ARLINGTON (AP) – Welcome to the NCAA Final Four in North Texas.
Enjoy the party and all the festivities in Dallas and in Fort Worth’s Sundance Square. But if you are going to the national semifinals Saturday or the championship game Monday night, those will be played about halfway between the two downtown areas.
The games are at the Dallas Cowboys’ billion-dollar showplace stadium, which is in Arlington — a growing city of about 375,000 people that is in the same county as Fort Worth — and not in the Big D.
“It’s always been kind of an ongoing saga about Cowboys Stadium, or AT&T Stadium, being in Dallas, and we kind of have worked on that pretty hard,” Robert Cluck, Arlington’s mayor since 2003, said with a chuckle. “When we first opened the stadium, you bet it bugged me. … I kept calling CBS, ABC and anybody who did it, and reminded them where it was, and pretty much now people know.”
Everybody should considering all the big events in that area just off Interstate 30, the busy road between the Dallas and Fort Worth downtowns that are about 35 miles apart.
The nearly 5-year-old stadium has already hosted a Super Bowl and an NBA All-Star Game. The first major college football championship game in the new postseason system will be played there in January, and the World Series has twice been at the Texas Rangers’ ballpark about a block away in the shadow of the Six Flags over Texas amusement park.
Arlington officials are well-versed in managing large events such as the Final Four, which is expected to have its highest attendance ever this weekend with about 80,000 people on both game days.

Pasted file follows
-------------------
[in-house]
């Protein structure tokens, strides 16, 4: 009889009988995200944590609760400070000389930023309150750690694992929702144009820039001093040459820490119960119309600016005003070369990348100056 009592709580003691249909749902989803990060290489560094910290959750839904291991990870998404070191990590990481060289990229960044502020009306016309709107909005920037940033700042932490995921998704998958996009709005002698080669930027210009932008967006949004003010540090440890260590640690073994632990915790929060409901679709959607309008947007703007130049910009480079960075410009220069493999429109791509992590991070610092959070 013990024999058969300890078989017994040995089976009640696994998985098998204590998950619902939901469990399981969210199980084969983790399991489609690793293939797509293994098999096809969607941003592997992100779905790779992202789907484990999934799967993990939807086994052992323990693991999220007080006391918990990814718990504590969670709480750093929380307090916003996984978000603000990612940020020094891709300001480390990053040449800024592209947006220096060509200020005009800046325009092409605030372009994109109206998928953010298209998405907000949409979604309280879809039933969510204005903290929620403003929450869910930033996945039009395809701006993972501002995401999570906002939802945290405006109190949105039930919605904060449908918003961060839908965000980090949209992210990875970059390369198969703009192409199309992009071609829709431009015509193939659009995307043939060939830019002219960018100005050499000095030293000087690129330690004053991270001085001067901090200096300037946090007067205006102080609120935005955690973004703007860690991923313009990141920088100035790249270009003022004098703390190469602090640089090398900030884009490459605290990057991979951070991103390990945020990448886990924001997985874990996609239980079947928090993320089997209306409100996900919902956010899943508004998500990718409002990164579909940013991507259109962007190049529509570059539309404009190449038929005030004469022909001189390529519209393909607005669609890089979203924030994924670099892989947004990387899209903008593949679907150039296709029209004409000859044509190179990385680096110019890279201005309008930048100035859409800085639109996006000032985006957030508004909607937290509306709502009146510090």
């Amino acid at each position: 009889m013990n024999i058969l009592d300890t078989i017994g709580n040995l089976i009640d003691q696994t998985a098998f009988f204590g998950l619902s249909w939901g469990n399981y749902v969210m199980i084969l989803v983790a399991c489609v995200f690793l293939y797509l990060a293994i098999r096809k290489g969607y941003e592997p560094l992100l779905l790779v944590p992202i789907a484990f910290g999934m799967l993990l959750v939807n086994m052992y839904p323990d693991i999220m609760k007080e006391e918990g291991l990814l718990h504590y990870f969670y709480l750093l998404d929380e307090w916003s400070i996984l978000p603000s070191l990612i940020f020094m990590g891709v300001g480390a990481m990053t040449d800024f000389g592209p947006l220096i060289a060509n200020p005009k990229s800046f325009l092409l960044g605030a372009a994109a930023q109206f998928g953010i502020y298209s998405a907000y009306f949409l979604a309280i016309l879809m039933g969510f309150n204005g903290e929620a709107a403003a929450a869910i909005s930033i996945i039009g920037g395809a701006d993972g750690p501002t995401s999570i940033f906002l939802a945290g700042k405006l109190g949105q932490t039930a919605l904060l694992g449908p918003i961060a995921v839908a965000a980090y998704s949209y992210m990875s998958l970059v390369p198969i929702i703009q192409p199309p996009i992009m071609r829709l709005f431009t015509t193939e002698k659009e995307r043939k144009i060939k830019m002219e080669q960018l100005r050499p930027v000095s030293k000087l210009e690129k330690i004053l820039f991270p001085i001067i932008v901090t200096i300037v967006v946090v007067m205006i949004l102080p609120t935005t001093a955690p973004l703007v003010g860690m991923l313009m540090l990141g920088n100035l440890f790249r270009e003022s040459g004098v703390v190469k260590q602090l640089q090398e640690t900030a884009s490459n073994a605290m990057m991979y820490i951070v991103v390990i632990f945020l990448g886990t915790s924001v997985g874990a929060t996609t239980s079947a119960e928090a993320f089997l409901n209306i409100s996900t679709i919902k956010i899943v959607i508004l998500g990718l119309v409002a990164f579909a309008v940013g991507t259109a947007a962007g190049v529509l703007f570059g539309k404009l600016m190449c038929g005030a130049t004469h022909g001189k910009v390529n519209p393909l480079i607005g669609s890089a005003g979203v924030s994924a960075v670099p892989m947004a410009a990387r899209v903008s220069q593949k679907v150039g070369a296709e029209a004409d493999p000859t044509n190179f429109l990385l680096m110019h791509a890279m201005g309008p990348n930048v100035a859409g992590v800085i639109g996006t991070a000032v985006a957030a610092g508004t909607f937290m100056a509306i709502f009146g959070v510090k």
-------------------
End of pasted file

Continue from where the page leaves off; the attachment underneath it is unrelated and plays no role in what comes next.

“Our police and fire (departments) understand how to handle crowds. They’re experts at it, and they know how to get people in and out of the stadium parking pretty easily,” Cluck said. “When we first started playing big games, I did worry about it. After I saw how skilled they were and how well trained they were, I just didn’t fear it anymore.”
Anyone who goes to the site of the previous Final Four in North Texas might find a Bruce Springsteen or Tim McGraw concert. But no basketball games, or even the arena where Louisville won the 1986 national title.
The lot where Reunion Arena stood in downtown Dallas is the site of the three-day March Madness Music Festival. The popular indoor interactive Bracket Town event will be at a nearby convention center.
Many Florida and Kentucky fans are already familiar with the game-day setup. And Connecticut coach Kevin Ollie also should know his way around since he was born in Dallas, and played 16 games for the NBA’s Dallas Mavericks during the 1997-98 season when they called Reunion Arena home.
Florida, which plays UConn in the first national semifinal game Saturday, won a Sweet 16 game at the Cowboys’ stadium last year before its regional final loss to Michigan.
Kentucky, which takes on Wisconsin in the other semifinal, lost to Baylor in a regular-season game in December. There was a significant “Big Blue” crowd despite an ice storm in North Texas that weekend.
At least there are no worries this week about ice or snow, like then and what plagued the Super Bowl week three years ago. There also will be no seating fiasco, like the one at the Super Bowl that led to several lawsuits, since extra bleachers are not being crammed into every open space this time.
When visiting with Cluck a few months ago, Wake Forest athletic director Ron Wellman, the chairman of the NCAA tournament selection committee, asked the mayor if people thought the big stadium and the all the events were in Dallas. When Wellman said he knew it was Arlington, Cluck said he was picking up the lunch check.
“It’s a great market. First of all, it’s easily accessible, and people can get here easily,” Wellman said Wellman of North Texas. “You’ve got a great venue in this stadium and it is an area that has successfully hosted these types of events in the past. So I think you’re going to see this market used an awful lot in the future by the NCAA for these types of events.”
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